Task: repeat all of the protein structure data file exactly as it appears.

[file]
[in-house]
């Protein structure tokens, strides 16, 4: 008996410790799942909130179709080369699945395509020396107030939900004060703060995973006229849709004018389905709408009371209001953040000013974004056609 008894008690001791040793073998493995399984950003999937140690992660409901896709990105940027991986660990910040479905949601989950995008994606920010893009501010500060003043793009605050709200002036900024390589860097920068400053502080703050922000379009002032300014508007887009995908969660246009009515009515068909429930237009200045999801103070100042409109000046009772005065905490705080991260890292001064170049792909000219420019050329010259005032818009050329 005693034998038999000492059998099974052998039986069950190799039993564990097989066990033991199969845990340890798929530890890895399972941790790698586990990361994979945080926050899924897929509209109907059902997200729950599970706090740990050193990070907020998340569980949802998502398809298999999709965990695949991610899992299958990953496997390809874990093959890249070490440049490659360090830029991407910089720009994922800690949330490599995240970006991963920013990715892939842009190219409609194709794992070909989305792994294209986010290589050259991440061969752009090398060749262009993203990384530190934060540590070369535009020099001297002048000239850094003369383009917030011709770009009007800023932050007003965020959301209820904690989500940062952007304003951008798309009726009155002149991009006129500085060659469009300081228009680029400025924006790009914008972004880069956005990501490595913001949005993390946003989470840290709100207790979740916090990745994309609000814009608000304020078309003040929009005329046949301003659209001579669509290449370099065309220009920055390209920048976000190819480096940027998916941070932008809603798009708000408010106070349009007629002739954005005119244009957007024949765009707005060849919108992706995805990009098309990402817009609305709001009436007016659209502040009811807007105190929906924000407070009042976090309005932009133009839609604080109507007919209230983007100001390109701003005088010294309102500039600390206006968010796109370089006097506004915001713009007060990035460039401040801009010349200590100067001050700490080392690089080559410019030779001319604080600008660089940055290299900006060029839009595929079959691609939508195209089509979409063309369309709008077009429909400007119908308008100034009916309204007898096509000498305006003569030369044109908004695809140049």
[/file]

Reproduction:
[in-house]
């Protein structure tokens, strides 16, 4: 008996410790799942909130179709080369699945395509020396107030939900004060703060995973006229849709004018389905709408009371209001953040000013974004056609 008894008690001791040793073998493995399984950003999937140690992660409901896709990105940027991986660990910040479905949601989950995008994606920010893009501010500060003043793009605050709200002036900024390589860097920068400053502080703050922000379009002032300014508007887009995908969660246009009515009515068909429930237009200045999801103070100042409109000046009772005065905490705080991260890292001064170049792909000219420019050329010259005032818009050329 005693034998038999000492059998099974052998039986069950190799039993564990097989066990033991199969845990340890798929530890890895399972941790790698586990990361994979945080926050899924897929509209109907059902997200729950599970706090740990050193990070907020998340569980949802998502398809298999999709965990695949991610899992299958990953496997390809874990093959890249070490440049490659360090830029991407910089720009994922800690949330490599995240970006991963920013990715892939842009190219409609194709794992070909989305792994294209986010290589050259991440061969752009090398060749262009993203990384530190934060540590070369535009020099001297002048000239850094003369383009917030011709770009009007800023932050007003965020959301209820904690989500940062952007304003951008798309009726009155002149991009006129500085060659469009300081228009680029400025924006790009914008972004880069956005990501490595913001949005993390946003989470840290709100207790979740916090990745994309609000814009608000304020078309003040929009005329046949301003659209001579669509290449370099065309220009920055390209920048976000190819480096940027998916941070932008809603798009708000408010106070349009007629002739954005005119244009957007024949765009707005060849919108992706995805990009098309990402817009609305709001009436007016659209502040009811807007105190929906924000407070009042976090309005932009133009839609604080109507007919209230983007100001390109701003005088010294309102500039600390206006968010796109370089006097506004915001713009007060990035460039401040801009010349200590100067001050700490080392690089080559410019030779001319604080600008660089940055290299900006060029839009595929079959691609939508195209089509979409063309369309709008077009429909400007119908308008100034009916309204007898096509000498305006003569030369044109908004695809140049």